As a photon traverses a null geodesic it tracks its own phase.
This is the way that two coherent photons know how to interfere if they should meet.
This phase information is a bit like a distance along the null geodesic but the metric of the underlying manifold provides no information for such a distance.
There is no objective energy or wavelength for a photon; indeed the energy of a photon is relative.
What is absolute however is that one portion of the null geodesic is as many wavelengths as some other portion of the same geodesic.
Does the metric of the manifold provide any way of computing the length of one part of a null geodesic given the length of another portion of the same geodesic.
If not, how does the photon do so?

Is this a question for QM and GR unification? I can’t figure out how to ask the question without QM terms.

Hidden assumption:

Two photons traversing nearly the same null geodesic will agree that two portions are the same length.
Alternatively sameness is a property of the manifold.

One answer might be that the metric tensor provides the answer in the form of a family of non-null geodesics that approach the null geodesic.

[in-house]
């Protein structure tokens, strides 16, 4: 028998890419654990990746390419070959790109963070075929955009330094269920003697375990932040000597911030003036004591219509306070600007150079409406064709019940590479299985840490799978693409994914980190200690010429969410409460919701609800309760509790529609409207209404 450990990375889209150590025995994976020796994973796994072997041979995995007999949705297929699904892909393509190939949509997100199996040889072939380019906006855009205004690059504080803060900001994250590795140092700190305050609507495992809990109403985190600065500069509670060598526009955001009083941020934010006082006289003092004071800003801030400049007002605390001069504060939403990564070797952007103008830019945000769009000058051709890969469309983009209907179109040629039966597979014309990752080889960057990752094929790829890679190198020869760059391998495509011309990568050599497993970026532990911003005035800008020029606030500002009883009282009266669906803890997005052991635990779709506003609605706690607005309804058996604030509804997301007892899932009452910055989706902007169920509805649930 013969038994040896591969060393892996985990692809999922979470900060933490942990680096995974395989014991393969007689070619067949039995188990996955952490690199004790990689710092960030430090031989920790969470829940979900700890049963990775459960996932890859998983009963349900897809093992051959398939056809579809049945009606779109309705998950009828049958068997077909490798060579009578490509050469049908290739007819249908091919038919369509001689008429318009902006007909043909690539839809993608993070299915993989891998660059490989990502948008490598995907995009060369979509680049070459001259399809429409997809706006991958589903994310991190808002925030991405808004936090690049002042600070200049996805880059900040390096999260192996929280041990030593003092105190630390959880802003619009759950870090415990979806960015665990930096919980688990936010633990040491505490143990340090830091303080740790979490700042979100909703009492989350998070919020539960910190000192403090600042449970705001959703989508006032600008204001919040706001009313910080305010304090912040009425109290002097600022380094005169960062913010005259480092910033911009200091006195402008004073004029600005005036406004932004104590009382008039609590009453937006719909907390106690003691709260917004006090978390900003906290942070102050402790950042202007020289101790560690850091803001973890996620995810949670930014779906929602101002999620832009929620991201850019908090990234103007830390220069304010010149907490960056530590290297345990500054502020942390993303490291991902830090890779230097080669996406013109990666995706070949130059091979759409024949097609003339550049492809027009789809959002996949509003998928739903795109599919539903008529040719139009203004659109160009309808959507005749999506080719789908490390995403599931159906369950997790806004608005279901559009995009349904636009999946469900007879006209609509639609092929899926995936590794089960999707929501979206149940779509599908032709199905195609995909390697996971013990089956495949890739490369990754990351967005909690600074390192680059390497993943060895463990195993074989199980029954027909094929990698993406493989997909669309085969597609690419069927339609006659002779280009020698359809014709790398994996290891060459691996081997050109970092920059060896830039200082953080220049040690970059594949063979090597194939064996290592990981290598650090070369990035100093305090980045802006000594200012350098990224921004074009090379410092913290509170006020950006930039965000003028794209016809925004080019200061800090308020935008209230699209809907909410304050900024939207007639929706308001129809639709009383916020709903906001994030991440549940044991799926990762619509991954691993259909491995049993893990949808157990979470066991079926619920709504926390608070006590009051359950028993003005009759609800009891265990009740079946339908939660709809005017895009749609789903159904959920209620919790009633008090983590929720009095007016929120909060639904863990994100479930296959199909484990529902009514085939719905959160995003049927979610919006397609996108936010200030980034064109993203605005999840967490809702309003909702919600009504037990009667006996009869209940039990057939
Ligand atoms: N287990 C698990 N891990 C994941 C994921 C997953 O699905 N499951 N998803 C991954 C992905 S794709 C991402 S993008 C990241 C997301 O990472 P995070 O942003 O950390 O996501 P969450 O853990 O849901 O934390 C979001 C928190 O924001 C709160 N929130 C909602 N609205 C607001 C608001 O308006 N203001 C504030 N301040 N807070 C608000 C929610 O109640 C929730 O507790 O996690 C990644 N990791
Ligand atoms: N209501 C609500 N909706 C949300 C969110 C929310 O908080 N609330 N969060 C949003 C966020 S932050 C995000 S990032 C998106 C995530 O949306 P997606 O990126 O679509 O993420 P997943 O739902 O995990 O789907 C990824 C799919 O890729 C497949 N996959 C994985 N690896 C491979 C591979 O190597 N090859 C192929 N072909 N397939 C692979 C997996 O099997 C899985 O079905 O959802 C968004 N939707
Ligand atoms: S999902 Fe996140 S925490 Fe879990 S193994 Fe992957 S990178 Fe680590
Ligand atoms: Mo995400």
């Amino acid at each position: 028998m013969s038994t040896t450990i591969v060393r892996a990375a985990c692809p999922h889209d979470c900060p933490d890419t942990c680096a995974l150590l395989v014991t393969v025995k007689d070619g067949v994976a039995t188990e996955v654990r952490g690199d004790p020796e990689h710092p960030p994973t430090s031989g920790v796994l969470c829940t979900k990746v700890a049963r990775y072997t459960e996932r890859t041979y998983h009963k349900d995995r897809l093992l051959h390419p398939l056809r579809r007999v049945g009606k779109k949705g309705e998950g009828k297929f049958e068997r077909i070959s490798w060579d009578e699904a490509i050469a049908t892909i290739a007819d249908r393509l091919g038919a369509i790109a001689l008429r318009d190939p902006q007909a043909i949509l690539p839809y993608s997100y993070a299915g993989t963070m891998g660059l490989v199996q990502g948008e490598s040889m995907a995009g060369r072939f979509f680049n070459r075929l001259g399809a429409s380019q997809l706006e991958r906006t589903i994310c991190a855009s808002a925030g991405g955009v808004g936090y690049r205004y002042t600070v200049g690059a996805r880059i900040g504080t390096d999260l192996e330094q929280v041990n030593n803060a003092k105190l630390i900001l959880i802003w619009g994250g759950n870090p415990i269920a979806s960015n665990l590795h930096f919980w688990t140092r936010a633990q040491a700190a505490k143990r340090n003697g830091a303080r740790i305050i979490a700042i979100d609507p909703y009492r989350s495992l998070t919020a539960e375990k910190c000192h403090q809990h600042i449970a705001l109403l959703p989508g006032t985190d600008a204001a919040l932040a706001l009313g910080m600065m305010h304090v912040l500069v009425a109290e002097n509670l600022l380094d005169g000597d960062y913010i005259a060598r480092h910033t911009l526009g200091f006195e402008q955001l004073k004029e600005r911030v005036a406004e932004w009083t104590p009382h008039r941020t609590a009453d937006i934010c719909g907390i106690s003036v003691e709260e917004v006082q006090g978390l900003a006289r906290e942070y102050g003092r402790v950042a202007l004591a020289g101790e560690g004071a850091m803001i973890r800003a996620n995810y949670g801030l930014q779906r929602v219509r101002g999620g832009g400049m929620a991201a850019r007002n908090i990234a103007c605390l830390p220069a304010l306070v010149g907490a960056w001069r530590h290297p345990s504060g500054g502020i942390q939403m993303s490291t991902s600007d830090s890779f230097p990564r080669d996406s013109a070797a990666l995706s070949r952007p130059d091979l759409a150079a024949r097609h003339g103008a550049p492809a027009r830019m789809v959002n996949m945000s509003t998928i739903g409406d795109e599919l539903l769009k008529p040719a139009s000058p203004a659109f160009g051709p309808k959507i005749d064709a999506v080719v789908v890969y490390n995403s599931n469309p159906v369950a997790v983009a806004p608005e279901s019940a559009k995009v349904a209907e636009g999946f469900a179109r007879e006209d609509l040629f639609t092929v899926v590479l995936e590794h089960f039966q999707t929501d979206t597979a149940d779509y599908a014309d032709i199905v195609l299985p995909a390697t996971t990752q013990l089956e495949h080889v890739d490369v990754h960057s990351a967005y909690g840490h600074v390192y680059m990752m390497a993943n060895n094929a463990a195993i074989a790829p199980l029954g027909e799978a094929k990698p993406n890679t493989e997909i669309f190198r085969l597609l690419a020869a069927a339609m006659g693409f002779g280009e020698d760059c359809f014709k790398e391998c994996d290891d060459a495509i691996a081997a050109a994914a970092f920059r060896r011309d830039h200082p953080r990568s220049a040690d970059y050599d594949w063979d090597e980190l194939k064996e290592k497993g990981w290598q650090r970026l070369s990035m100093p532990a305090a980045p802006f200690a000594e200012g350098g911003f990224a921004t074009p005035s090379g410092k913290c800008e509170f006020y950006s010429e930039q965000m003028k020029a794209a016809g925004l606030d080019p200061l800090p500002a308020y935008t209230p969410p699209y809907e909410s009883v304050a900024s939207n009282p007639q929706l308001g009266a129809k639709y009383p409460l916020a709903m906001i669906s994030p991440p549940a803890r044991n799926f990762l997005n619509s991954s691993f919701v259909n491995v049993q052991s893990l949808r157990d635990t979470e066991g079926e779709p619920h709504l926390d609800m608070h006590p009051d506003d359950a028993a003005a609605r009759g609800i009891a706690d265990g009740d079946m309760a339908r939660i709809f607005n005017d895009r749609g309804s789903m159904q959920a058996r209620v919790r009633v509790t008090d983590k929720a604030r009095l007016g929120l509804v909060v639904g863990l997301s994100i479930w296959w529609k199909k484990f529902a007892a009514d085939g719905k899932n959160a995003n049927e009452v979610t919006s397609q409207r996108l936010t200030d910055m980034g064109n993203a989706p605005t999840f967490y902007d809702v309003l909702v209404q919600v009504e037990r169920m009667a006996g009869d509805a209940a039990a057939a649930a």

The arc length along each of the family is multiplied by a different scalar in such a way that the limit on the null geodesic provides a distance along the null geodesic.
This idea suggests the idea that a photon goes just a bit slower than the speed of light!

### Answer

The answer is that a geodesic is defined by an affine connection alone where Γ^{i}_{jk} are given but no metric tensor is known.
The affine connection supports comparing vectors along a path and in particular along a geodesic.
In a space-time manifold the metric tensor produces an affine connection which allows comparison of vectors along even a null geodesic.
Γ^{i}_{jk} = ½ g^{in}(∂g_{kn}/∂x^{j} + ∂g_{jn}/∂x^{k} − ∂g_{jk}/∂x^{n})

Recall the differential equation for a geodesic given an affine connection:

d^{2}x^{i}/dλ^{2} =
−Γ^{i}_{jk}
dx^{j}/dλ
dx^{k}/dλ

“λ” is known as the “affine parameter” with which the photon keeps its phase.
This equation works fine along a null geodesic!
Indeed an affine connection knows nothing of nullity.

### Ramifications

If you think of a geodesic as a curve and a curve as a set of points from the manifold, then the geodesic defined by x^{j} = f^{j}(λ) is the same geodesic as defined by the curve x^{j} = f^{j}(2λ); it is the same set of points.
It seems that the difference is noticed by physics, however.
Just now I don’t know the units for λ.